The Egyptian government-run newspaper, Al Akhbar, on April 29, 2002, published an editorial denying the Holocaust as a fraud. The next paragraph decries the failure of the Holocaust to eliminate all of the Jews: “With regard to the fraud of the Holocaust. … Many French studies have proven that this is no more than a fabrication, a lie, and a fraud!! That is, it is a ‘scenario,’ the plot of which was carefully tailored, using several faked photos completely unconnected to the truth. Yes, it is a film, no more and no less. Hitler himself, whom they accuse of Nazism, is in my eyes no more than a modest ‘pupil’ in the world of murder and bloodshed. He is completely innocent of the charge of frying them in the hell of his false Holocaust!! The entire matter, as many French and British scientists and researchers have proven, is nothing more than a huge Israeli plot aimed at extorting the German government in particular and the European countries in general. But I, personally and in light of this imaginary tale, complain to Hitler, even saying to him from the bottom of my heart, ‘If only you had done it, brother, if only it had really happened, so that the world could sigh in relief [without] their evil and sin.'”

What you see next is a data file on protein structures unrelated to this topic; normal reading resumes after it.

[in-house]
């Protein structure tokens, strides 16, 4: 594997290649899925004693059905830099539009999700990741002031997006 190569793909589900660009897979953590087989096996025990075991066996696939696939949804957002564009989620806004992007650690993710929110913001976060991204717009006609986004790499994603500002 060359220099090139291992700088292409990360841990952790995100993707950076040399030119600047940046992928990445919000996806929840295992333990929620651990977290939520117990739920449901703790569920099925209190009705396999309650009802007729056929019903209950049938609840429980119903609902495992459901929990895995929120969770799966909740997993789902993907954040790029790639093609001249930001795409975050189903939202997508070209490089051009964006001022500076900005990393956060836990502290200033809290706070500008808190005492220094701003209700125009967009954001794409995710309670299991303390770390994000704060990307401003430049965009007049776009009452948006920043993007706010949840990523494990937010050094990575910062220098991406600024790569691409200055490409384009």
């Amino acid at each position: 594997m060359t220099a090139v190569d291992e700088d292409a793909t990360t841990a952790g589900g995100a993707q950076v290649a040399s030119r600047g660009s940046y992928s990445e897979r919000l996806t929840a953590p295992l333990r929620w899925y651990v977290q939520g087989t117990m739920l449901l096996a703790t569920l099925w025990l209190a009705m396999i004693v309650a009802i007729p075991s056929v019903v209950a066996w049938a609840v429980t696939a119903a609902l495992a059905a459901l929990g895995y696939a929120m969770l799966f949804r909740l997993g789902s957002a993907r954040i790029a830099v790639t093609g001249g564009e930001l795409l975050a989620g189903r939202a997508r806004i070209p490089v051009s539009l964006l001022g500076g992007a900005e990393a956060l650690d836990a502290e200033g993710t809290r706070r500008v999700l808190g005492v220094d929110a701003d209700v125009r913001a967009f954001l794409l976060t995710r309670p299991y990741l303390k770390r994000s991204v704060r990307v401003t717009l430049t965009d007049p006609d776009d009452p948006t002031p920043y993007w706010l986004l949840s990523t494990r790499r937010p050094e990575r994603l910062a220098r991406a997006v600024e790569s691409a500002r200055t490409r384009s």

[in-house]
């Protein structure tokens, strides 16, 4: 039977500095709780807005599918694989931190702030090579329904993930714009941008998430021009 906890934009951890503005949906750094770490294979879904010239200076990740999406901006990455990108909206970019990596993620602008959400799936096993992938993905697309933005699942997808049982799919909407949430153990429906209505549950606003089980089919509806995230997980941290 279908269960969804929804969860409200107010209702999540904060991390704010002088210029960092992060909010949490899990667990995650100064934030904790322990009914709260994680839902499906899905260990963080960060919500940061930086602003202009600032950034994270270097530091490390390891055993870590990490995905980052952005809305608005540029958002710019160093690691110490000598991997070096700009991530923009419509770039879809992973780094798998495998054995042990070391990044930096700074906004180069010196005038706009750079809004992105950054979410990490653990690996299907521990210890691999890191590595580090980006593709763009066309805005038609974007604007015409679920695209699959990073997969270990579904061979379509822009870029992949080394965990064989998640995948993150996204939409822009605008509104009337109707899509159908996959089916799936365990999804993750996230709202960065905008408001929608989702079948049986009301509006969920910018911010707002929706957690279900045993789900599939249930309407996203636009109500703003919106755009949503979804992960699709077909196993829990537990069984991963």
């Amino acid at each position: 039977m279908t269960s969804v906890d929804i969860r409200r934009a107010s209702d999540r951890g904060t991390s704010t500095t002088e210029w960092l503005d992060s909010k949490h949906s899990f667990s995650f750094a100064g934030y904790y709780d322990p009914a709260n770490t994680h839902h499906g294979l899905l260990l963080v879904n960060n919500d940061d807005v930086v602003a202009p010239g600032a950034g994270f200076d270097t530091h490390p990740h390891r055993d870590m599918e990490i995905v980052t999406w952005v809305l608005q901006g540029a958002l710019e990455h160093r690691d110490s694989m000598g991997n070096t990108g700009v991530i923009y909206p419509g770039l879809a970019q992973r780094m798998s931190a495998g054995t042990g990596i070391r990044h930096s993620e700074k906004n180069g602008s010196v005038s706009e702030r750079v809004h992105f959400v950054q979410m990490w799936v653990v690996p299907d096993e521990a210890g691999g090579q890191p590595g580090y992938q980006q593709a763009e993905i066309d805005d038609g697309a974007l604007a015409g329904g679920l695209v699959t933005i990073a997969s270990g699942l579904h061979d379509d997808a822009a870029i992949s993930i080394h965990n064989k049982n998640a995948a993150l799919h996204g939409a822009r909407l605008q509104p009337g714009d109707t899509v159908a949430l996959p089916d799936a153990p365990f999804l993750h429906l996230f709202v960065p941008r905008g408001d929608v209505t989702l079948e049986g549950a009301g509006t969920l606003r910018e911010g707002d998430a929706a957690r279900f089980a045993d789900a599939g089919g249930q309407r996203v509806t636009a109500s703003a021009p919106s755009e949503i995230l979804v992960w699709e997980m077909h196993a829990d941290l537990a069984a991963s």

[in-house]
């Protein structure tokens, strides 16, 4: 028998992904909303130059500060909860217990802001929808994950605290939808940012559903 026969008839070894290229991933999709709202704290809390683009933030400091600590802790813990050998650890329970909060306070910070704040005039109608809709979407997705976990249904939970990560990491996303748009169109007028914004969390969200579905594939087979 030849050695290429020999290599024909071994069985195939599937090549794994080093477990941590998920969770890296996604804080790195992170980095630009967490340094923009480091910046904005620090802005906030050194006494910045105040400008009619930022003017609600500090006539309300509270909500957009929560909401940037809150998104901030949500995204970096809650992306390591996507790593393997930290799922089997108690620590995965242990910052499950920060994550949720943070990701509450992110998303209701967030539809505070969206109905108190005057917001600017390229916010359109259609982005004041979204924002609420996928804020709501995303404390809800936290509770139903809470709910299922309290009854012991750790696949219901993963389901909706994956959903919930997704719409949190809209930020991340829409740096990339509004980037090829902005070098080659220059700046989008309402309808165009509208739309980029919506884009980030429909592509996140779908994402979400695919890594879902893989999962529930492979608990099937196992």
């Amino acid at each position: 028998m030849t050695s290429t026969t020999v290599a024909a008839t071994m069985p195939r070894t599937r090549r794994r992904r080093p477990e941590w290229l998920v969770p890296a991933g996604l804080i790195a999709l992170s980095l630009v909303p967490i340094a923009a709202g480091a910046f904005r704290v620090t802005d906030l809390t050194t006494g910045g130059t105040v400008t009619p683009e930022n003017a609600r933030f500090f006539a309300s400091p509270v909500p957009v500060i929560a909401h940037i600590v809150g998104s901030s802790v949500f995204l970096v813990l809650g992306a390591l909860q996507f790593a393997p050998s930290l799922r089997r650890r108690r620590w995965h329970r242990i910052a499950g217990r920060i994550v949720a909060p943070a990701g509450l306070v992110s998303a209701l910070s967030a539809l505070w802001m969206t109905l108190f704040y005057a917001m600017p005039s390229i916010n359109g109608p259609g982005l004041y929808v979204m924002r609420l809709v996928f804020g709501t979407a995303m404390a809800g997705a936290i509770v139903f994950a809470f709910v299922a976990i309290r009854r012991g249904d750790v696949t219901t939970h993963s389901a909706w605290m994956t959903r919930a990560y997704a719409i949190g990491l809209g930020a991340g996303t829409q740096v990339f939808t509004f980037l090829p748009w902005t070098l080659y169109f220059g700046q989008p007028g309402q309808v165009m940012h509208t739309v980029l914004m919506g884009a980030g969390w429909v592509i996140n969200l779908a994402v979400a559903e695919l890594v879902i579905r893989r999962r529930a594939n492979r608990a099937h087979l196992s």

In an October 2012 sermon broadcast on Egyptian Channel 1 (which was attended by Egyptian President Muhammad Morsi), Futouh Abd Al-Nabi Mansour, the Head of Religious Endowment of the Matrouh Governorate, prayed (as translated by MEMRI): “O Allah, absolve us of our sins, strengthen us, and grant us victory over the infidels. O Allah, destroy the Jews and their supporters. O Allah, disperse them, rend them asunder. O Allah, demonstrate Your might and greatness upon them.”

The antisemitic indoctrination continues to be part of the education of Arab children in Middle East. It enters their text-books, children’s stories and TV programs. In one of the children’s programs, 3-4-year-old Arab children are sitting around Prophet Mohamed. A lamb appears. Says this lamb: “I’m a poisoned lamb sent to you by Jews who want to kill you. Please do not eat me.”

I feel sorry for all those Palestinians who are in Gaza right now. I feel sorry for their children.

Yuval Noah Harari, an Israeli historian and public intellectual, suggested that Israel should accept women and children who are fleeing Gaza right now. I like his idea! I don’t know if it’s doable in the days of collective Israeli grief.

But even if it were possible, I doubt that the world will pay attention to any gesture of good will coming from Jews.

The Arab world is now comprised of 21 recognized states. This is 373 million people. They all worry for the Gazans.

Have any of them taken refugees?

The Islamic world consists of about 50 countries. This is 1.6 billion people. They worry for Gazans.